While it’s practically impossible to improve on the kind of perfection that this Liverpool team has embodied over the last two year… it’s always fun to fantasise, isn’t it?
So with that being said, here’s a Liverpool legend that might just fit into the greatest LFC side of our generation.
And before we get started, I don’t think it’s unfair to say that Captain Fantastic as he was so often referred to wouldn’t fit into any of the great Liverpool teams of the past or even the future.
His class was beyond measure, his commitment unquestionable and his legacy ever lasting. Will there ever be another quite like him? Probably not, and that’s why he’ll always be viewed as one of The Kop’s greatest ever servants.
So, it goes without saying that he’d make it into Klopp’s plans if he was still playing now – or if we somehow had a time machine and could bring back all forms of Gerrard throughout the years.
With that in mind, I’ve taken a look at the three stages of his career and how Gerrard’s playing style evolved and how each would fit into this current table-topping side.
Young Gerrard: 1998 – 2003
When Steven Gerrard first broke into the Liverpool team as a teenager, his future path was not yet set out in front of him. I’m sure we’ve all seen the old graphics of starting line-ups that include Gerrard at right-back and Jamie Carragher in what became Gerrard’s famed central midfield birth.
But when these roles were reversed, we really started to see how destructive Gerrard was as a dynamic box-to-box midfielder with the pace and power to be as effective in defensive quarters as he was when attacking the opposition goal.
A bit of a loose cannon and a hot-head, yes, but you could see the passion and desire that burned deep inside Gerrard and his abilities really began to shine through. His passing, dynamism and finishing were all increasingly coming to the fore.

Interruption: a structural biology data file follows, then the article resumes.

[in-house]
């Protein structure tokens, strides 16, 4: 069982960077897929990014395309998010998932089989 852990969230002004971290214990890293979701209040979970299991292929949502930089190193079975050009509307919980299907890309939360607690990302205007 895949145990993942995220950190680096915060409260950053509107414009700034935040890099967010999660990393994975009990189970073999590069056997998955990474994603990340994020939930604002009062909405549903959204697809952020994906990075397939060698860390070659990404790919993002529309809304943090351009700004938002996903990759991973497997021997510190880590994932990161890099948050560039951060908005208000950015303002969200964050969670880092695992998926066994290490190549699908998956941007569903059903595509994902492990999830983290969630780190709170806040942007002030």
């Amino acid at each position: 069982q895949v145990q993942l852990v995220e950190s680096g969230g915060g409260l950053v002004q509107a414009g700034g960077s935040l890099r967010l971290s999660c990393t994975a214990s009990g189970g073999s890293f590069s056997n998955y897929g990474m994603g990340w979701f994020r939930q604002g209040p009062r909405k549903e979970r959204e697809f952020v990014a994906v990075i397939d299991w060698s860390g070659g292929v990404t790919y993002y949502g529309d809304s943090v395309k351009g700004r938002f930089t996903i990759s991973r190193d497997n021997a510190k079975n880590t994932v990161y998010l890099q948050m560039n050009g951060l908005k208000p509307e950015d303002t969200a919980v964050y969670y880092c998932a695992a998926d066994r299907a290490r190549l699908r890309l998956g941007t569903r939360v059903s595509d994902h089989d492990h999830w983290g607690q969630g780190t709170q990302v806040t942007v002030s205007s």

And a lot of the time, when Klopp’s Liverpool have looked cumbersome in their efforts to break down teams, this is where this younger incarnation of Gerrard would have been particularly effective.
It was hoped that Naby Keita, who inherited Gerrard’s iconic number eight shirt upon his arrival from RB Leipzig, would provide this cut and thrust, but it hasn’t quite worked out with him yet – injuries have scuppered his first two seasons at Anfield but he has the promise to go on and have a similar impact.
Alex Oxlade-Chamberlain looks the most likely to play this similar role to Gerrard, but none of Klopp’s current midfielders possess that initiative to grab a game by the scruff of the neck and drag Liverpool through quite like Gerrard did.
They also don’t quite have that little nasty streak that the earlier days of Gerrard’s career carried in bucket loads. It did spill over from time to time, but sometimes you’d like to see just a little more of this assertion from Liverpool from time to time.
Fabinho does a good job of bringing this, but not really too many others in my opinion, and we all love that full-blooded nature in the middle of the park don’t we?
Combine this young Gerrard with Henderson and Oxlade-Chamberlain in the middle, and you’ve got one heck of a crunching and tough midfield three.
Unplayable Gerrard: 2003 – 2011
As his career progressed, Gerrard combined this bullish youth with his mounting experience and growing ability and influence as the heartbeat of the Liverpool side. He became, and quite rapidly, one of the finest footballers in the world.
He gathered attention from the likes of Inter Milan, Real Madrid and – as we all remember – Chelsea, who came closest to prying him away from his beloved Anfield. But all would fail, and Liverpool wouldn’t have been the same had he have opted for pasture’s new.